|4||*||S. Inoue et al., 425 C. Poly Si TFT Technology and Its Applications to Large Size LCDs and Integrated Digital Data Drivers, Asia Display 1995, pp. 339 342.|
|Citing Patent||Filing date||Publication date||Applicant||Title|
|US6251528 *||Jan 9, 1998||Jun 26, 2001||International Business Machines Corporation||Method to plate C4 to copper stud|
|US6297140||Sep 3, 1999||Oct 2, 2001||International Business Machines Corporation||Method to plate C4 to copper stud|
|US6472330 *||May 17, 2000||Oct 29, 2002||Canon Sales Co., Inc.||Method for forming an interlayer insulating film, and semiconductor device|
|US6723172 *||Aug 2, 2001||Apr 20, 2004||Texas Instruments Incorporated||Method and system for processing semiconductor wafers|
|US7034785 *||Nov 19, 1998||Apr 25, 2006||Sanyo Electric Co., Ltd.||Color liquid crystal display|
|US7143660 *||Mar 18, 2004||Dec 5, 2006||Texas Instruments Incorporated||Method and system for processing semiconductor wafers|
|US7417611||Mar 6, 2006||Aug 26, 2008||Sanyo Electric Co., Ltd.||Color liquid crystal display|
|US8440548||Jul 19, 2011||May 14, 2013||Semiconductor Energy Laboratory Co., Ltd.||Manufacturing method of microcrystalline silicon film and manufacturing method of thin film transistor|
|US8866143||Mar 5, 2012||Oct 21, 2014||Semiconductor Energy Laboratory Co., Ltd.||Semiconductor device and method for fabricating the same|
|US8901556||Mar 12, 2013||Dec 2, 2014||Semiconductor Energy Laboratory Co., Ltd.||Insulating film, method for manufacturing semiconductor device, and semiconductor device|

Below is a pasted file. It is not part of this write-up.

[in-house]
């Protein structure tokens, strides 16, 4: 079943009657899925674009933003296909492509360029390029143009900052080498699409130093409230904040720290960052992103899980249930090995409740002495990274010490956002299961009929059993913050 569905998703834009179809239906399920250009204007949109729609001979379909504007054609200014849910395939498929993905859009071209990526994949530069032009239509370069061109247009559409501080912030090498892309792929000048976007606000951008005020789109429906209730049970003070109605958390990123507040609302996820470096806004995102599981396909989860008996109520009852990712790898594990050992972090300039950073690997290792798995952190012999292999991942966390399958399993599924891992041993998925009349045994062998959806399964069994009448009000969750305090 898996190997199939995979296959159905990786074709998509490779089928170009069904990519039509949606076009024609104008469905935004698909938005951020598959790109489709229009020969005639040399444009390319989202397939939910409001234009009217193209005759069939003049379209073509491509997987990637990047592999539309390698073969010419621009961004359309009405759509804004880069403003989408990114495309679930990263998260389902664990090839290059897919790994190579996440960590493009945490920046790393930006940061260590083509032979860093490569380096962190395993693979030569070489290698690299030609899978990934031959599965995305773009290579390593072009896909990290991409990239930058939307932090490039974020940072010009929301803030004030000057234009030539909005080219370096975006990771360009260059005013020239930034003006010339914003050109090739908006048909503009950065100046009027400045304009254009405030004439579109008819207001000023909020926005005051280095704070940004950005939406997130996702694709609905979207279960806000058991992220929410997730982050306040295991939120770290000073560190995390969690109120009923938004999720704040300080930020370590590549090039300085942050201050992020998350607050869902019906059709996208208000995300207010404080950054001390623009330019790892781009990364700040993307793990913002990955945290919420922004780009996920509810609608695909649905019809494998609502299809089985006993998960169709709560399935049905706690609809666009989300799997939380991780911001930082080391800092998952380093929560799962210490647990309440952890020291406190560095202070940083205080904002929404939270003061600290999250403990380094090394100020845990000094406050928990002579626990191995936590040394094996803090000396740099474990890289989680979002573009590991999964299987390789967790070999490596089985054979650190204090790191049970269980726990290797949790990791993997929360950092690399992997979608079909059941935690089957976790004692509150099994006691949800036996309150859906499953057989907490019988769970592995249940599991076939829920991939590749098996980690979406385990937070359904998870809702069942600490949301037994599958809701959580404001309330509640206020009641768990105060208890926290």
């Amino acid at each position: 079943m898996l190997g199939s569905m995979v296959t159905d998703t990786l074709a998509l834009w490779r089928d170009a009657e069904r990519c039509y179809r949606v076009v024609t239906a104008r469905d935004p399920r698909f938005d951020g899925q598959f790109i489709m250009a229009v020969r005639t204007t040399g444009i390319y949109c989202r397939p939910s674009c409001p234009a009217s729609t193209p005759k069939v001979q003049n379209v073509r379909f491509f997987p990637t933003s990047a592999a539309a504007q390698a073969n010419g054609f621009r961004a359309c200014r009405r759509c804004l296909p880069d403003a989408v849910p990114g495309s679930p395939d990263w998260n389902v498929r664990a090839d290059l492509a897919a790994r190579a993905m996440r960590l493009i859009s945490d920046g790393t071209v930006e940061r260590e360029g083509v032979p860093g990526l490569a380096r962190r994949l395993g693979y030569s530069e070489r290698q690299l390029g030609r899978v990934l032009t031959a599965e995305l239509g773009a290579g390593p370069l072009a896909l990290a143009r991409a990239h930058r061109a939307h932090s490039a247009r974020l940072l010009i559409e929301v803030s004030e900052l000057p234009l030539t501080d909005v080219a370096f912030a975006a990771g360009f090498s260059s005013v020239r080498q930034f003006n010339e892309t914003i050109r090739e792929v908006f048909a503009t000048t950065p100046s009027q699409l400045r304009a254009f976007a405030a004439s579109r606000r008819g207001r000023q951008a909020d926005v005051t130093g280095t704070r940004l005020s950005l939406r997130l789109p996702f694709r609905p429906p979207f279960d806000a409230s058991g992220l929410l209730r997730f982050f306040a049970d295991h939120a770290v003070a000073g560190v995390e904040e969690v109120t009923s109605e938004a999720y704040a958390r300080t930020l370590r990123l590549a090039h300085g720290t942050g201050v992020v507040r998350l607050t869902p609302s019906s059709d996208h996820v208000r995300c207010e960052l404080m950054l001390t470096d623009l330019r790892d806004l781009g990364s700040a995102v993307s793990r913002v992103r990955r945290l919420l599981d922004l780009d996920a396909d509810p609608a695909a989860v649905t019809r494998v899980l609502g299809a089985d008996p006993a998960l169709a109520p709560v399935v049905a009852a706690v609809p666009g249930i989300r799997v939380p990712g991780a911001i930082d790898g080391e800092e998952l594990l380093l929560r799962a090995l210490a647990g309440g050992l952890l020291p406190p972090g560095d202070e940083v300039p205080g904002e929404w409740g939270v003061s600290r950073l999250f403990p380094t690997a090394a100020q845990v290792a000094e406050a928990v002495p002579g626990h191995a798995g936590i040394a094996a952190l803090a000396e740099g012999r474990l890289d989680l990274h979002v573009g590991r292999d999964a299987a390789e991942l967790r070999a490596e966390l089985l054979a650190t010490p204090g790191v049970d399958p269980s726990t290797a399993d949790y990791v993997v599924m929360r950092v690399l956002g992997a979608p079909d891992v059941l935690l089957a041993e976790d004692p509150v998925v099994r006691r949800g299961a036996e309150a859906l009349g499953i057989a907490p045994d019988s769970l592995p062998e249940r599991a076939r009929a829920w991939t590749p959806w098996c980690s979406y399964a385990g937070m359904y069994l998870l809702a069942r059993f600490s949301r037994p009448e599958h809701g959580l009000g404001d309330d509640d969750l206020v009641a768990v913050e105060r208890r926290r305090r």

|US9054200||Apr 4, 2013||Jun 9, 2015||Semiconductor Energy Laboratory Co., Ltd.||Semiconductor device|
|US20020043274 *||Aug 2, 2001||Apr 18, 2002||Mayes Steven K.||Method and system for processing semiconductor wafers|
|US20020070911 *||Nov 19, 1998||Jun 13, 2002||Norio Koma||Color liquid crystal display|
|US20040175946 *||Mar 18, 2004||Sep 9, 2004||Mayes Steven K.||Method and system for processing semiconductor wafers|
|US20060145980 *||Mar 6, 2006||Jul 6, 2006||Sanyo Electric Co., Ltd.||Color liquid crystal display|
|US20120319113 *||Dec 20, 2012||Semiconductor Energy Laboratory Co., Ltd.||Semiconductor device and method for manufacturing the same|
|US20140145188 *||Jan 30, 2014||May 29, 2014||Samsung Display Co., Ltd.||Transparent thin film transistor, and method of manufacturing the same|
|USRE40983 *||Oct 2, 2003||Nov 17, 2009||International Business Machines Corporation||Method to plate C4 to copper stud|
|EP1786037A2 *||Apr 11, 2000||May 16, 2007||Semiconductor Energy Laboratory Co., Ltd.||Semiconductor device and method for fabricating the same|
|U.S. Classification||257/578, 257/E21.413, 257/407, 257/E21.202, 257/E29.151, 257/E29.293, 257/412, 257/763|
|International Classification||H01L29/49, H01L21/336, H01L29/786, H01L21/28|
|Cooperative Classification||H01L29/4908, H01L29/78675, H01L21/28079, H01L29/66757|
|European Classification||H01L29/66M6T6F15A2, H01L21/28E2B5, H01L29/786E4C2, H01L29/49B|
|Feb 11, 1997||AS||Assignment|
Owner name: SEIKO EPSON CORPORATION, JAPAN
Free format text: ASSIGNMENT OF ASSIGNORS INTEREST;ASSIGNORS:MIYASAKA, MITSUTOSHI;KITAWADA, KIYOFUMI;MATSUO, MINORU;AND OTHERS;REEL/FRAME:008387/0747;SIGNING DATES FROM 19970110 TO 19970121
|Apr 18, 2002||FPAY||Fee payment|
Year of fee payment: 4
|Apr 14, 2006||FPAY||Fee payment|
Year of fee payment: 8
|Apr 29, 2010||FPAY||Fee payment|
Year of fee payment: 12
|Apr 30, 2013||AS||Assignment|
Effective date: 20130318
Owner name: INTELLECTUAL KEYSTONE TECHNOLOGY LLC, DELAWARE
Free format text: ASSIGNMENT OF ASSIGNORS INTEREST;ASSIGNOR:SEIKO EPSON CORPORATION;REEL/FRAME:030321/0296